By the time the civil-rights revolution of the early 1960s
petered out in white backlash, black power, urban rioting, and Vietnam,
truly important gains had been achieved. De jure segregation and
Jim Crow were dead. In schools and other public facilities, in voting
rights and jury service, revolutionary change had been wrought.
Not so in housing. Even in 1964, the high point of the federal
commitment to civil rights, when the nations first southern president
in a century was intoning, "We shall overcome," the National Committee
Against Discrimination in Housing said: "Today, in the very eye of the
storm of the Negro revolution, the ghetto stands--largely unassailed--as
the rock upon which rests segregated living patterns which pervade and
vitiate almost every phase of Negro and Negro-white relationships."
Four years later, after black rioting in over two dozen
cities had rocked and frightened the nation, the Kerner Commission Report
warned that the underlying forces leading to civil disorder were continuing
to gain momentum. The "most basic" force, it said, was "the accelerating
segregation of low-income, disadvantaged Negroes within the ghettos of
the largest American cities."
Then, for a brief, unbelievable moment--under, of all people,
newly inaugurated President Richard Nixon--the nation seemed poised to
do something. In January 1970, George Romney, Nixons first Secretary
of Housing and Urban Development, pronounced that it was vital for subsidized
housing to be dispersed more broadly than it had been in the past. That
April, Nixon supported Romneys emerging policy. "There must be an
end," said the Presidents Report on National Housing Goals, "to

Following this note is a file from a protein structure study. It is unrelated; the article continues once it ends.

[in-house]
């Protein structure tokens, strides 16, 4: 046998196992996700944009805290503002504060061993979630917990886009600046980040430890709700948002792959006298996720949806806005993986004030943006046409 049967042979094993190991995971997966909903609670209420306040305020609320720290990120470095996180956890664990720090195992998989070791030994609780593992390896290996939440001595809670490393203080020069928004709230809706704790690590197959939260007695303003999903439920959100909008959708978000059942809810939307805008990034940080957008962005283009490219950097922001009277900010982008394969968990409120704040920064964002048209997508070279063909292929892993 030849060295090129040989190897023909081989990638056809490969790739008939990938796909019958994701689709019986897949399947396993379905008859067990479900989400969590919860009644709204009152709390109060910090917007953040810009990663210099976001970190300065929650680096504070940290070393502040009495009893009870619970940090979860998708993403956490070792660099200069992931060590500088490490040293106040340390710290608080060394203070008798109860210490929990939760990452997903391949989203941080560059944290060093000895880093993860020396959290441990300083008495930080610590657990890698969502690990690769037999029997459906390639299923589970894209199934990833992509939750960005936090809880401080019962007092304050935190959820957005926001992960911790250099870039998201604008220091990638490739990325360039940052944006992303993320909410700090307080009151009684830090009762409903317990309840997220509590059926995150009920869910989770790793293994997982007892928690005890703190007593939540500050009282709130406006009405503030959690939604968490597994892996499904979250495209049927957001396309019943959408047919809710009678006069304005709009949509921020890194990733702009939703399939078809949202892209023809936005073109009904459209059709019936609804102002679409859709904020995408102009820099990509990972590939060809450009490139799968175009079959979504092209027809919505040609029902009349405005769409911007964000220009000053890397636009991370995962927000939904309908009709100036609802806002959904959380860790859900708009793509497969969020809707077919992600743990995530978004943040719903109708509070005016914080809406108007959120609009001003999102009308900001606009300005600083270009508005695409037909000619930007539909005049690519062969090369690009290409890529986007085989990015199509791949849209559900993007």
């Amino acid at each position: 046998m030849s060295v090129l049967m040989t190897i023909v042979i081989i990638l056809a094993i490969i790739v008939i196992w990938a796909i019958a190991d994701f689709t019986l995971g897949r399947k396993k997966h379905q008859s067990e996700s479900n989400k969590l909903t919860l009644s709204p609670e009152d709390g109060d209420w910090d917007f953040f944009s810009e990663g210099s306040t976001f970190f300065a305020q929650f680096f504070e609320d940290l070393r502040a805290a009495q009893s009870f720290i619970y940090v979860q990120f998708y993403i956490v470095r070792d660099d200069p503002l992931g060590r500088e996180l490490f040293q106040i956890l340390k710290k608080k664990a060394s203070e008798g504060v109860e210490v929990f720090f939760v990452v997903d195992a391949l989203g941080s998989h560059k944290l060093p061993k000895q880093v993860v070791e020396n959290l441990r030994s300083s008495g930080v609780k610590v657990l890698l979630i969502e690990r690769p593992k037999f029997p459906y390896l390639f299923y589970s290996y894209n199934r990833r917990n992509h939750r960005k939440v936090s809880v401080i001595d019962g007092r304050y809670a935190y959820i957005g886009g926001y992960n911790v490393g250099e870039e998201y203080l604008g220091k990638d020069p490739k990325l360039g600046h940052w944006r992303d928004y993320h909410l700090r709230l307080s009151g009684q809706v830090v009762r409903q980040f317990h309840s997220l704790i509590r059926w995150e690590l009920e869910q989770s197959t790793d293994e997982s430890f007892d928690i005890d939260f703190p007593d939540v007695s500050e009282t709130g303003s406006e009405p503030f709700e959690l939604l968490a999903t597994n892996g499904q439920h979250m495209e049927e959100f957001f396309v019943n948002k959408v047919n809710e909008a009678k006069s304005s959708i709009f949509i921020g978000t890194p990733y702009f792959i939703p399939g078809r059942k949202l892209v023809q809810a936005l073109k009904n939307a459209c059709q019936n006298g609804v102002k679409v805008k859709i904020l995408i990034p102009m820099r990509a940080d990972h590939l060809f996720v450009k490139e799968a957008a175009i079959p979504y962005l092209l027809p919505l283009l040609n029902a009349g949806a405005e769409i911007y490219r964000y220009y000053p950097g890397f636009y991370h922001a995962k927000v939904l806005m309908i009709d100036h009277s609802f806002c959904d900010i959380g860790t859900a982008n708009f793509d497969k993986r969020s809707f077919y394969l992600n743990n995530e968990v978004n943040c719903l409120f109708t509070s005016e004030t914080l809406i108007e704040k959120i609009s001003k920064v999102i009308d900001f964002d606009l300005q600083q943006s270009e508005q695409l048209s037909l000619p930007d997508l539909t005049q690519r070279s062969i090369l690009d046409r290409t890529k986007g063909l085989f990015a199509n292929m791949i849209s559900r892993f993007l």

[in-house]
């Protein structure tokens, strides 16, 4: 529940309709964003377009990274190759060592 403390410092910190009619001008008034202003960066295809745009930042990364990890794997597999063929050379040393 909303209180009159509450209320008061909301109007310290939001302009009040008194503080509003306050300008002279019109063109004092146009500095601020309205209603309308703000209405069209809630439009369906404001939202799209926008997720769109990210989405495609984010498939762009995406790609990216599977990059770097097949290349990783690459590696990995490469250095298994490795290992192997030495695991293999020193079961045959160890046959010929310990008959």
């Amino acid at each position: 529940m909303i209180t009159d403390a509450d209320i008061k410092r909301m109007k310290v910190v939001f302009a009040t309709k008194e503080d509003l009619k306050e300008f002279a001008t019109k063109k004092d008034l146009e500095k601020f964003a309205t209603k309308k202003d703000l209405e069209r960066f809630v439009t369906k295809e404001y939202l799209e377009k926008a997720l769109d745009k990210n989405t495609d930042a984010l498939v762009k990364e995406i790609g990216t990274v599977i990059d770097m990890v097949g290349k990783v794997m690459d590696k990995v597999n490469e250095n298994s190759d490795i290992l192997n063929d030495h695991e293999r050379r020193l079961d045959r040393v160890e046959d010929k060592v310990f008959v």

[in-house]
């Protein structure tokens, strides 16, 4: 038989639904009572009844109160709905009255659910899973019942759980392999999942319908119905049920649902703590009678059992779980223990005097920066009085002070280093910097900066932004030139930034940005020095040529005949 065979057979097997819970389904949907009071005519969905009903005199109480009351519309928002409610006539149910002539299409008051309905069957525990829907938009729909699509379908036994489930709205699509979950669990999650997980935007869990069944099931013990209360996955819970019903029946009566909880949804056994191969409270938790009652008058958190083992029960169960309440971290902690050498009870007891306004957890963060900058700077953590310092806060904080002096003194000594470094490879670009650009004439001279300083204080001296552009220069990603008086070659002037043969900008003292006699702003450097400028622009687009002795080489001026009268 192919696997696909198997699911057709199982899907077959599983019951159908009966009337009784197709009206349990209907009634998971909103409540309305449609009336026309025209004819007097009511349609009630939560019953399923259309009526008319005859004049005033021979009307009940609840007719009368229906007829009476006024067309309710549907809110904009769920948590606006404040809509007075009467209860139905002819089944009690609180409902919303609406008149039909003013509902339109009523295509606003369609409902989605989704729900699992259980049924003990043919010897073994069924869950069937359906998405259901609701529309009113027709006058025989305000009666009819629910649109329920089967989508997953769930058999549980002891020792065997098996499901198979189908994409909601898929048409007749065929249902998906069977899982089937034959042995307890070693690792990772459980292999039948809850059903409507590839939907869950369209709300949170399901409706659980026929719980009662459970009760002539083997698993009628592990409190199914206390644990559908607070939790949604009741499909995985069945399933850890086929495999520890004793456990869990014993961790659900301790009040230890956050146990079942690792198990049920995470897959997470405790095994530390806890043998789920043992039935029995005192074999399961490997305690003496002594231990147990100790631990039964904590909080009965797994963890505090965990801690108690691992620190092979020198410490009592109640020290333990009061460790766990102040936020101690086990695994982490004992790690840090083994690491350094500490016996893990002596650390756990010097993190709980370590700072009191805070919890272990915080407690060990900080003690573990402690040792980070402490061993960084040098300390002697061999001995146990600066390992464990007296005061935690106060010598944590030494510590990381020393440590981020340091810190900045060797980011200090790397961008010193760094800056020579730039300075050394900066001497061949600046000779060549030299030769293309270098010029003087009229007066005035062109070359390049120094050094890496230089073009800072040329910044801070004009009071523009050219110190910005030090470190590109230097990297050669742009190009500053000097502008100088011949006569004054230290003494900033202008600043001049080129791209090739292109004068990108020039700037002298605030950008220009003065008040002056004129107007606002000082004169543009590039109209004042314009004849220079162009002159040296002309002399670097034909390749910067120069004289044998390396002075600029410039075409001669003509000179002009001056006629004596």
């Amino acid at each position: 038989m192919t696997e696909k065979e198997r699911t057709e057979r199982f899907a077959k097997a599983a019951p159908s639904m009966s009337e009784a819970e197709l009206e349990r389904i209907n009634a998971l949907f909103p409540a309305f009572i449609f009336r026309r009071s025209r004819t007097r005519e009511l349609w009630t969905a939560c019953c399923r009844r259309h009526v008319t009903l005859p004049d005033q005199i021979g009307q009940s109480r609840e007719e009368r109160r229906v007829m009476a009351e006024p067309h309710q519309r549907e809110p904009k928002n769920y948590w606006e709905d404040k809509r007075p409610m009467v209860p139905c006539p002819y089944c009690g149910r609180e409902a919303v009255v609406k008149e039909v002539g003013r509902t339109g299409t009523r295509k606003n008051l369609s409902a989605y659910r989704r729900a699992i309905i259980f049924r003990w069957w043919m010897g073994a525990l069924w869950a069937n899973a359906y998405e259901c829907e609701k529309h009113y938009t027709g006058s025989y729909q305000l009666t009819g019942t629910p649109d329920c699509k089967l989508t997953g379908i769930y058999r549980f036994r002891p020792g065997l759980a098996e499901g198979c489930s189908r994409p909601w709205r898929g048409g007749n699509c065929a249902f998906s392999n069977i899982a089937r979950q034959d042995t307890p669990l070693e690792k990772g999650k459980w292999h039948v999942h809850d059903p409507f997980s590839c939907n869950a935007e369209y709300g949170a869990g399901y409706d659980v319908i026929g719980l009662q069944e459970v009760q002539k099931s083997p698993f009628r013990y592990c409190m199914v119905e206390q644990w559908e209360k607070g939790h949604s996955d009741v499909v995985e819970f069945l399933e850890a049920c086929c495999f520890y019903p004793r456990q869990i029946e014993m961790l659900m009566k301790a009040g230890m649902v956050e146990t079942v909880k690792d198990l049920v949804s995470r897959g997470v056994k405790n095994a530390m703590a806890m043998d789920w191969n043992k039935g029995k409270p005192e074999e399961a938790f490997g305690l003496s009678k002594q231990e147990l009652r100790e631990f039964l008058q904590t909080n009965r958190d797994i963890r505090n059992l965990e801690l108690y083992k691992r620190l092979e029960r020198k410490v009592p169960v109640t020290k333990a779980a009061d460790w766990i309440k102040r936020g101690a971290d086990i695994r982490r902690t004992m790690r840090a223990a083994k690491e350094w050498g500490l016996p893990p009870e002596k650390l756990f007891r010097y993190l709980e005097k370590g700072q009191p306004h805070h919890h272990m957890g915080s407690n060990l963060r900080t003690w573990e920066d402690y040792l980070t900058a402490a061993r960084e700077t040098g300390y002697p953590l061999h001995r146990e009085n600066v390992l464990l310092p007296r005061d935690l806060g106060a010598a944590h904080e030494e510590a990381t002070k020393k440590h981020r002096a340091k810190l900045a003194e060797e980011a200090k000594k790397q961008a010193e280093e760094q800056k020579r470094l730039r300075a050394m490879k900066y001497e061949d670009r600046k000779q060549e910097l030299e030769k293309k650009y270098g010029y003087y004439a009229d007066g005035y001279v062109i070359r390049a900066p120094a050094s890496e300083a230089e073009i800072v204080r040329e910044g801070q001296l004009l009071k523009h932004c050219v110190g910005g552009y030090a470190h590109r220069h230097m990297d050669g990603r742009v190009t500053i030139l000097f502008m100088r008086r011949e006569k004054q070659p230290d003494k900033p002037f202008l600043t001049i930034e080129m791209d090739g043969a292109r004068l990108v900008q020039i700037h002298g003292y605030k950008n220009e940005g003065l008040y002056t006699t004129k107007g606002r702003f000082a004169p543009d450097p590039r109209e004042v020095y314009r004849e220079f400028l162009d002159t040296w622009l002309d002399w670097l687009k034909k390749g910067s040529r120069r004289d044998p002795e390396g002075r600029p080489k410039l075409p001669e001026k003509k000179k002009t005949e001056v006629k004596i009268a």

the concentration of the poor in land-short central cities, and the inaccessibility
to the growth of employment opportunities in suburban areas." The objective
was to achieve "open communities" that provided jobs and housing for families
of all income levels and races. To that end, legislation would be introduced
to prohibit local governments from discriminating against federally subsidized
housing. Whereupon, as "a necessary first step in ending the ominous trend
toward stratification of our society by race and by income," Romney sent
to Congress a proposal to empower the federal government to override local
ordinances that excluded federally subsidized housing.
But the unbelievable moment was just that. The inevitable
local opposition appeared, Nixon ducked, Romney was defrocked, and the
proffered legislation was deep-sixed. In a televised press conference,
followed by a formal Presidential Statement on Equal Opportunity in Housing,
Nixon told the country, "I believe that forced integration of the suburbs
is not in the national interest." By choosing the "forced integration"
phrase, said the Wall Street Journal, the President knocked the
props out from under George Romney and "draped the dreaded race-mixing
shroud over the entire Romney effort to move subsidized housing beyond
Thus ended the first and last serious effort of the executive
branch of the federal government to deal with what Romney (and the Kerner
Report and Gunnar Myrdal before him) had called the nations most
serious domestic issue. The legislative branch, increasingly dominated
by white suburbia, was never--absent presidential leadership--a candidate
for dispersing the ghetto. And, in 1974, the door to the judicial branch
was shut when the Supreme Court ruled (in a five-to-four decision) that
suburban school districts could not be required to help desegregate Detroits
nearly all-black schools.
There we were. And there we remain. In the intervening decades,
instead of enabling "them" to escape their entrapment by moving to "our"
better neighborhoods, we have tried to fix up the ghetto, "gild" it as
it used to be called, by attracting development and services to it--thus,
model cities, enterprise zones, community development corporations, empowerment